Last updated: August 11, 2023
Accessible Sites, Amphitheater, Animal-Safe Food Storage, Beach/Water Access, Boat Ramp, Canoe/Kayak/Small Boat Launch, Dock/Pier, Fire Pit, First Aid Kit Available, Historical/Interpretive Information/Exhibits, Information, Information - Ranger/Staff Member Present, Information Kiosk/Bulletin Board, Picnic Table, Toilet - Vault/Composting, Wheelchair Accessible
Wiisaakodewan-minis (Stockton Island) features sand beaches at Quarry Bay, Presque Isle Bay, and Julian Bay. What would the Apostle Islands be without sand? No island is blessed with more spectacular and diverse sandy areas than the 10,054 acre island. The bridge of sand connecting Presque Isle Point to the rest of Stockton Island is an outstanding example of a geologic feature called a “tombolo”. The tombolo is home to a variety of plant communities (bogs, dunes, lagoons, savannahs, and pine forests), the park’s largest campgound, and the “singing sands” of Julian Bay. People everywhere feel the call of the beach, but at Julian Bay, the call of the “singing” sand can actually be heard.
Leave No Trace Outdoor Ethics
Visitors can do their part to help protect park resources by following the seven principles of “Leave No Trace” outdoor ethics.
Boating and Camping
Docks are located at Presque Isle Bay and at Quarry Bay. Docking is available on a first-come first-served basis. Please observe all docking signs and regulations. A fee is charged for overnight docking. Some dock space is reserved for excursion and National Park Service boats. Boats can be anchored or beached in Quarry, Presque Isle, and Julian Bays. Boaters should monitor marine weather forecasts, since shifting wind conditions and subsequent rough water can pose a significant threat.
A half-mile long waterfront campground is located among the pines on Presque Isle Bay. Campsite #1 near the Presque Isle docks is accessible to visitors with mobility impairments. Two accessible group campsites are located at Quarry Bay. One individual campsite is located at Quarry Bay and another at Trout Point. Limited camping is also available outside of designated campsites. Camping permits are required for all camping in the national lakeshore. A camping fee is charged. Permits must be picked up at the Bayfield headquarters visitor center before the start of a trip.
There are about 14 miles of hiking trails on the island. Portions of the Trout Point and Quarry Bay trails may be hard to follow. Off-trail travel can be strenuous. Rock ledges near the lake are slippery. Use caution when walking on them.
Stockton Island supports a resident population of black bears. A study of Stockton Island bears revealed that the population grew from two animals in 1984 to a high of 31 non-cub bears in 1994. DNA analysis of bear hair samples collected in 2002 determined that there were at least 26 different bears living on Stockton Island that summer. A similar study in 2010 identified only 13 bears on the island. Stockton’s resources can only support so many bears. When the population exploded, the animals naturally regulated their numbers. Some bears swam to other islands, females had fewer and smaller litters, and several smaller bears were killed and eaten.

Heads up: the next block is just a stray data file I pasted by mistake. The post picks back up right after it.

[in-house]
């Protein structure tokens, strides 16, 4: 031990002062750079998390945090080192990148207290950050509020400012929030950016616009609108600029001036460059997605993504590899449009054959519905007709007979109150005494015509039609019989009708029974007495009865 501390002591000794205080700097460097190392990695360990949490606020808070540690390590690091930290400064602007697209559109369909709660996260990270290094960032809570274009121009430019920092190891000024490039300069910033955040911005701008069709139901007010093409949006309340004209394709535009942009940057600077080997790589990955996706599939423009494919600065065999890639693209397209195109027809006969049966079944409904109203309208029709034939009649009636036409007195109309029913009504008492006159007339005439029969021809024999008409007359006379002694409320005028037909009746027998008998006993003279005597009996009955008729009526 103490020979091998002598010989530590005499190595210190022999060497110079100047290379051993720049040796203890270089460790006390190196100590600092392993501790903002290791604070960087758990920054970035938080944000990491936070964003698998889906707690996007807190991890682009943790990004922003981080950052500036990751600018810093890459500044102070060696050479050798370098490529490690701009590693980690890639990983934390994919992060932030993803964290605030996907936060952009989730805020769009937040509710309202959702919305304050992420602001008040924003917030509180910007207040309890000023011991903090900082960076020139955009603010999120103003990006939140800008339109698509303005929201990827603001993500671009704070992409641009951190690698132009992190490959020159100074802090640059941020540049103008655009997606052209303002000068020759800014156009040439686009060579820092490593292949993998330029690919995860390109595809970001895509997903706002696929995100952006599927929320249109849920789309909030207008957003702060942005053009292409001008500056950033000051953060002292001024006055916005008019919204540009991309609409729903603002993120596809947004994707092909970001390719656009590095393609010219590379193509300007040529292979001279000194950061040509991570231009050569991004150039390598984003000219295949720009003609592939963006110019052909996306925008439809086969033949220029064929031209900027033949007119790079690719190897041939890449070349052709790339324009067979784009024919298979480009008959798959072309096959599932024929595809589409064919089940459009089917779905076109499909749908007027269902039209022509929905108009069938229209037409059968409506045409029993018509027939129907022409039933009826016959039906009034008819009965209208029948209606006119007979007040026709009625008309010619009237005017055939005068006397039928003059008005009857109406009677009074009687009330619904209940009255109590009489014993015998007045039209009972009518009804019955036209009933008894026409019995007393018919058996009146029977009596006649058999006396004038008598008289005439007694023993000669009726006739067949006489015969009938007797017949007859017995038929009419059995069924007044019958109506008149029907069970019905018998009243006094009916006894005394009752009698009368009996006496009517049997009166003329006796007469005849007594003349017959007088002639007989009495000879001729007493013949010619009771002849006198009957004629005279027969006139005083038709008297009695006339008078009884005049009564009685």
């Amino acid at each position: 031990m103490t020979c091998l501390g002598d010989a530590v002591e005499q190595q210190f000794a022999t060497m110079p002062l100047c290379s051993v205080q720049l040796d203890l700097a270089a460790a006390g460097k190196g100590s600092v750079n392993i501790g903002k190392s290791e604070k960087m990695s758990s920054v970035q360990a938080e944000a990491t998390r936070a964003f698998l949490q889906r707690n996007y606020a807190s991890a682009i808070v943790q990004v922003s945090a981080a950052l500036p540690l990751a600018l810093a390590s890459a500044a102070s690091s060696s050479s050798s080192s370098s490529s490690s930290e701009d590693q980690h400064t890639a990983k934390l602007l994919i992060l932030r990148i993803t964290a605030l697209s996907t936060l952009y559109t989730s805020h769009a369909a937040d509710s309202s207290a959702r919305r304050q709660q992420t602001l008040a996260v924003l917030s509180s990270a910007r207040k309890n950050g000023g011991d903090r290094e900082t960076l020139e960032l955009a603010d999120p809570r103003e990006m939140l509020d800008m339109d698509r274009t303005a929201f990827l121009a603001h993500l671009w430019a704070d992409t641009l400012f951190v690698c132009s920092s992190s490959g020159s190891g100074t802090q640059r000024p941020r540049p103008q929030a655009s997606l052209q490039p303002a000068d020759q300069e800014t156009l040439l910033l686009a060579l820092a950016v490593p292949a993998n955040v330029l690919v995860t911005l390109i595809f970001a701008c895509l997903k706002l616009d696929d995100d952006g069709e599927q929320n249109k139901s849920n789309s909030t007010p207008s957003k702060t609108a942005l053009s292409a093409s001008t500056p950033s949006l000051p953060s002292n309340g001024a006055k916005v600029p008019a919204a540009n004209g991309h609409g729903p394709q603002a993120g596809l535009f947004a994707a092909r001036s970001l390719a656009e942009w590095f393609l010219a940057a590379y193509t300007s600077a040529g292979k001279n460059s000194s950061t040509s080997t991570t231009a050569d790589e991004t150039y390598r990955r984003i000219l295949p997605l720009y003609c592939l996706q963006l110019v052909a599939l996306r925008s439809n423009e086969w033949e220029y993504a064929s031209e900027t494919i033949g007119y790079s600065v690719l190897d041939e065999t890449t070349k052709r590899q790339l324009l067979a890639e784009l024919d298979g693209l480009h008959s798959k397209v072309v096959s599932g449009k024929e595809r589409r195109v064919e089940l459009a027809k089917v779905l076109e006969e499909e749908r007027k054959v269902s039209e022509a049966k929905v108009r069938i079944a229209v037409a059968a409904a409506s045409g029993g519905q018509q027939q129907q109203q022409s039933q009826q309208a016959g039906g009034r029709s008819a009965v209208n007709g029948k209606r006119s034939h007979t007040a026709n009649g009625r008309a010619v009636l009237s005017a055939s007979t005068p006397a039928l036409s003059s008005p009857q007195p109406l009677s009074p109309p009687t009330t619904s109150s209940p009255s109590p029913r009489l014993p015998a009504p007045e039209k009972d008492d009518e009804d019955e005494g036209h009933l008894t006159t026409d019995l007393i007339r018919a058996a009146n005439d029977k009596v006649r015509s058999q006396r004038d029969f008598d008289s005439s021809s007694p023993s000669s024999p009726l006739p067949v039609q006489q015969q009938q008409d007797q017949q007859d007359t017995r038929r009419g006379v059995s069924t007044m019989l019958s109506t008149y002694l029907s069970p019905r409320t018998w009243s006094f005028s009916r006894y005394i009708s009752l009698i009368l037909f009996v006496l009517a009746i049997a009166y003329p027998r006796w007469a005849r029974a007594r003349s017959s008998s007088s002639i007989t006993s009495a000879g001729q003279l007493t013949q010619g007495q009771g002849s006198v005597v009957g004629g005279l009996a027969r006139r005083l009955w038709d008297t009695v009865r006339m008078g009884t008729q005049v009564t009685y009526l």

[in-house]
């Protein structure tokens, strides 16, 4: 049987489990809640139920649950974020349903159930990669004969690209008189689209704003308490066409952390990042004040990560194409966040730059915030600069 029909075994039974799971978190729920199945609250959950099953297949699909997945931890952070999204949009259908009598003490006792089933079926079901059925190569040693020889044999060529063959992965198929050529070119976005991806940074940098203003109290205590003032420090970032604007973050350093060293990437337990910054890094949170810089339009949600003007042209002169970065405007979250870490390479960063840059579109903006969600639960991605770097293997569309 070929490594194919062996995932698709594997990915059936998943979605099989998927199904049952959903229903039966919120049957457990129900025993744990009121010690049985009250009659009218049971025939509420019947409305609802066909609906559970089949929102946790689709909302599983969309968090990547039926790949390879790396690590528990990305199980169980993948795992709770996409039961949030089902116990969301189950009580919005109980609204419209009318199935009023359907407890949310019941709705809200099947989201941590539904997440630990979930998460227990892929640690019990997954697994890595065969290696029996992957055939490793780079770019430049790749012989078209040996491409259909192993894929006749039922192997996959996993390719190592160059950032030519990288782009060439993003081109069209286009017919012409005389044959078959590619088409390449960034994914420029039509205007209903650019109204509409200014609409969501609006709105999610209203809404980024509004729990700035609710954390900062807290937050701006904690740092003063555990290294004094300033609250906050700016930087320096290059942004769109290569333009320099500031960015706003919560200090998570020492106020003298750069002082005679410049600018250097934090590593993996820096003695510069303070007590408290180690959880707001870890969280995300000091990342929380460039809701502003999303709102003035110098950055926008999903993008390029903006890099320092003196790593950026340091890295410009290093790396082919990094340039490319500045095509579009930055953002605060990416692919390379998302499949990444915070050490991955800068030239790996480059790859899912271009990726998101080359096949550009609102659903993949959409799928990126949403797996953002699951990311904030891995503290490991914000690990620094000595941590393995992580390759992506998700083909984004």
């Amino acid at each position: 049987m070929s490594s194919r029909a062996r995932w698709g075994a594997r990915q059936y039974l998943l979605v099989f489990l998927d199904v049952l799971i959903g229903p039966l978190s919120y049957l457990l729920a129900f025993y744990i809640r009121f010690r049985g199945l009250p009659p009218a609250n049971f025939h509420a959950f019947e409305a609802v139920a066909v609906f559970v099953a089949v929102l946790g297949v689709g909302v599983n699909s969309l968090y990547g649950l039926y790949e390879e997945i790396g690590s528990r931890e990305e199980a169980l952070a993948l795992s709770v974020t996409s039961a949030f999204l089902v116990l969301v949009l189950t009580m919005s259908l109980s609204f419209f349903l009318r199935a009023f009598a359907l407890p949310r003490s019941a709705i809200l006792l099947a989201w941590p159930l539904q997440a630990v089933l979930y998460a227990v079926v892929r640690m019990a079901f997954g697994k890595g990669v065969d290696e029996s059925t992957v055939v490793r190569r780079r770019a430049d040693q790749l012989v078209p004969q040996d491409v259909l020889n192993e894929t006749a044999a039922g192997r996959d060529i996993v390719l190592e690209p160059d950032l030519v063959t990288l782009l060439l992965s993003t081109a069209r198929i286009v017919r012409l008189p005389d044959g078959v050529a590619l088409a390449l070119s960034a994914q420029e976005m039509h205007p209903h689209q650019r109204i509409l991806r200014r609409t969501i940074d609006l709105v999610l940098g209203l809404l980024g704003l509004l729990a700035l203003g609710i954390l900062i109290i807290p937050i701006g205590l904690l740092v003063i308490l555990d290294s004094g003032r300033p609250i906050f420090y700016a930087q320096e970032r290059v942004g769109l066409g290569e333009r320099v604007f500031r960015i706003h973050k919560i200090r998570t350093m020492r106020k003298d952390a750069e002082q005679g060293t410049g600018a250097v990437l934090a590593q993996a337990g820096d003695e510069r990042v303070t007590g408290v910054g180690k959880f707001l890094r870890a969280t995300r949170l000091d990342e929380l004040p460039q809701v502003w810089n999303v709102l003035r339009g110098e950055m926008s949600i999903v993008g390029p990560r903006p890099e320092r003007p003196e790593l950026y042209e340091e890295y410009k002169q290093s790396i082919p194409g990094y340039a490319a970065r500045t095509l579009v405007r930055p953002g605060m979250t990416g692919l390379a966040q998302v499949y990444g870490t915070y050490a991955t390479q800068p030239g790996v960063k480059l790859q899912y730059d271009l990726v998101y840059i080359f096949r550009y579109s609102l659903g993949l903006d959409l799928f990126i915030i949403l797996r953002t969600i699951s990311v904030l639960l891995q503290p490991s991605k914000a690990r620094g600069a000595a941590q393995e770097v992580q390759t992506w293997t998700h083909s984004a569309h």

Bears occasionally turn to alternative food sources. In summer 2002, a large boar with a scar on his rear end roamed between the camping areas at Presque Isle and Quarry Bay. “Skar’s” campground visits in search of “easy pickings” slowly became more frequent and menacing. After using every available nonlethal tool to discourage Skar’s aggressive behavior, park rangers were forced to shoot him. Visitors must take precautions to help keep this from happening again. Never approach or feed a bear. Keep a distance of at least 50 yards, even for photography.
The natural and undisturbed areas of of the tombolo, Presque Isle, and Julian Bay never cease to amaze, while human history and its imprint are clearly visible at Quarry Bay. The island is a gem and a perfect stop for anyone looking to understand the overall significance and value of the Apostle Islands National Lakeshore.
Stockton Island has attracted people for centuries. Archeological evidence indicates that native populations may have fished on the island as much as 5,000 years ago. Over the past 1,000 years native people camped on the island seasonally to hunt, fish, gather berries, and harvest maple sap. By the late 1800s, Stockton Island attracted commercial activities such as fishing camps, lumber camps, and a brownstone quarry to its shores. Today, visitors flock to Stockton Island to anchor in its protected bays, explore its varied landscapes, camp in its lakeside campsites, and walk its white sand beaches.
The shoreline areas that attract the most visitors also tend to be very fragile. Vegetation in sandy areas is susceptible to trampling. When plants that stabilize the sand are killed, erosion becomes a problem. Informal trails mar the landscape around the Presque Isle campground and at Julian Bay. Visitors can help protect our fragile sandscapes by using sand ladders provided at the campsites, walking on designated trails and boardwalks, and on beaches below the line of vegetation. This will help leave no trace of our passing...except tracks on the beach.